I WENT TO Sensei's house several times. Every so often we would leave our usual bar to drink at a second place, and then we would go our separate ways home. But the few times we got as far as a third or fourth bar, we inevitably ended up having the final drink at Sensei's house.
"I live nearby, why don't you come over?" Sensei said the first time he invited me to his home, and I felt a twinge of reticence. I had heard that his wife had passed away. The idea of spending time at a widower's home was slightly off-putting, but once I've started drinking, not much can stop me, so I went along.
It was more cluttered than I had imagined. I had thought his place would be immaculate, but there were things piled up in every dark corner. Just off the hall, a carpeted room with an old sofa was absolutely silent and gave no hint of the books and writing paper and newspapers strewn about the adjacent tatami room.
Sensei pulled out the low dining table and took a large bottle of sake from among the things in a corner of the room. He filled two different-sized teacups to the brim.
"Please have a drink," Sensei said before he headed off to the kitchen. The tatami room gave onto a garden. Only one of the rain shutters was open. Through the glass door I could see the vague shape of tree branches. Since they were not in flower, I couldn't tell what kind of trees they were. I've never known much about plants.
"What kind of trees are those in the garden?" I asked Sensei as he carried in a tray with flakes of salmon and kaki no tane rice crackers. "They're all cherry trees," he answered.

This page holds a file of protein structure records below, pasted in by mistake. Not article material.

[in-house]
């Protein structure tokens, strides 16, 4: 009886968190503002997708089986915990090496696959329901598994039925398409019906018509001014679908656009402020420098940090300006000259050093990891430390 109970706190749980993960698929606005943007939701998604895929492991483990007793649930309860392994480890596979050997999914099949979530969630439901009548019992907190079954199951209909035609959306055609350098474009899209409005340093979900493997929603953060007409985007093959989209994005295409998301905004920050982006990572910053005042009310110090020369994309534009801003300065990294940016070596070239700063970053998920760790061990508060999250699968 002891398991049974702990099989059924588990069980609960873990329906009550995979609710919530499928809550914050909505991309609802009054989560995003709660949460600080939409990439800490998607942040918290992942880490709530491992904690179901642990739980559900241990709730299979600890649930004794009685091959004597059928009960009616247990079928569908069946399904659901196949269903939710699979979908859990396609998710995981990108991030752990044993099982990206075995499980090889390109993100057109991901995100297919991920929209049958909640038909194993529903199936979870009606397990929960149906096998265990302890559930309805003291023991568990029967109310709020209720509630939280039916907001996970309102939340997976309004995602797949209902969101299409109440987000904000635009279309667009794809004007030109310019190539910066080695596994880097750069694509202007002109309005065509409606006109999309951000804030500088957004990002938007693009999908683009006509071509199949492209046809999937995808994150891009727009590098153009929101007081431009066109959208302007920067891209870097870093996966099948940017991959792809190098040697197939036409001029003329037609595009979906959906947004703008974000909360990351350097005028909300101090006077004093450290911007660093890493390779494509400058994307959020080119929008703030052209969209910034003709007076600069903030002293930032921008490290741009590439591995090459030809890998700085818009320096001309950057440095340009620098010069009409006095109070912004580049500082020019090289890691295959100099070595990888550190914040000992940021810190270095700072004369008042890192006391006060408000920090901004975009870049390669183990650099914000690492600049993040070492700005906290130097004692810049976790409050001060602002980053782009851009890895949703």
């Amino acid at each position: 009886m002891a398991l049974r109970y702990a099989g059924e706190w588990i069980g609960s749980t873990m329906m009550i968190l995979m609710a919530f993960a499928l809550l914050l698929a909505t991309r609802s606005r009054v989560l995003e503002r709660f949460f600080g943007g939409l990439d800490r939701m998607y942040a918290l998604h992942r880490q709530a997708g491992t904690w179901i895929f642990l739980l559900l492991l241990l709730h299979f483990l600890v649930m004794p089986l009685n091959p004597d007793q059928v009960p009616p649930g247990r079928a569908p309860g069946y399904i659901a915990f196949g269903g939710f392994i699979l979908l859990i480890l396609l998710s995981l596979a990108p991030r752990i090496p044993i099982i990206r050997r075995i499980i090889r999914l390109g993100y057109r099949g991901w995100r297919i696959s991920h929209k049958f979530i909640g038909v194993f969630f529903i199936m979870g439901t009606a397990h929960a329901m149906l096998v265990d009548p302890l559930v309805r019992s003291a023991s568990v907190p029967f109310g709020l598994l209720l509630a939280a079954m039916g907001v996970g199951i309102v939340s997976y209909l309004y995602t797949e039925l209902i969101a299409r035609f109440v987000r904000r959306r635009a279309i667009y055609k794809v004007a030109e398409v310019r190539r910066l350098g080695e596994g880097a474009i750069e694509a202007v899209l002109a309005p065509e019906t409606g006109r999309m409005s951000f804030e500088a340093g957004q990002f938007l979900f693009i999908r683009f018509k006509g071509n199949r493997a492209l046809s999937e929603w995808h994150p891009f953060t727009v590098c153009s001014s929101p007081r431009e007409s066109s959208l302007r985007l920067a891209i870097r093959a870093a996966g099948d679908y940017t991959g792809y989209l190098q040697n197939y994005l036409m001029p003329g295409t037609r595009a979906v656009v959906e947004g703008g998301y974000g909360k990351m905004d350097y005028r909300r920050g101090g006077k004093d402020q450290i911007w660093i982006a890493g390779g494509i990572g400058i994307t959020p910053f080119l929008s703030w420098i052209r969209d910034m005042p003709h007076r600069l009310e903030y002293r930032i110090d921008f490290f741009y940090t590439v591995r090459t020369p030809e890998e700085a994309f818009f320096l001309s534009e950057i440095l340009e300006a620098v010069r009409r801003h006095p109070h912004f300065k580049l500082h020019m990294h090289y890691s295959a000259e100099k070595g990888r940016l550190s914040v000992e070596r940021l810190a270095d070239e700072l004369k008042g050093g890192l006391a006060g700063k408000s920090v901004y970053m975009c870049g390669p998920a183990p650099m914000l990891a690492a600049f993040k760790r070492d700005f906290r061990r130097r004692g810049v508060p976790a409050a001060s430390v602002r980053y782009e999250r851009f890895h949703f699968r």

"All cherry trees?"
"Yes, all of them. My wife loved them.
"They must be beautiful in the spring."
"They are crawling with insects. In the fall there are dead leaves all over the place, and in winter the bare branches are bleak and dreary," Sensei said without any particular distaste.
"The moon is out tonight." A hazy half-moon hung high in the sky.
Sensei took one of the rice crackers and tilted his teacup as he refilled it with sake. "My wife was the kind of person who didn't think things through."
"She just loved the things she loved, and hated the things shc hated."
"These kaki no tane are from Niigata. They're good and spicy."
The piquant burn of the crackers really did go quite well with sake. I sat there silently for a while, eating them with my fingers. Something fluttered in a treetop outside. It must have been a bird. I heard a faint chirping and the sound of the leaves on the branches rustling for a moment, and then it was quiet again.
"Are there birds' nests?" I asked, but there was no answer. I turned around, and Sensei was gazing at a newspaper. Not today's paper, but one that he had randomly taken from the ones strewn about. He was intently reading a page from the foreign news service that had a photograph of a woman in a bathing suit. He seemed to have forgotten that I was there.
"Sensei," I called, but still there was no response. He was completely absorbed.
"Sensei," I said again in a loud voice. Sensei looked up.
"Would you like to read the newspaper, Tsukiko?" he asked me abruptly. Without waiting for me to reply, Sensei laid the open paper on the tatami, slid open the fusuma, and went into the next room. He came back carrying several things he had taken from an old bureau. They were small pieces of pottery. Sensei made a few trips back and forth between this and the next room.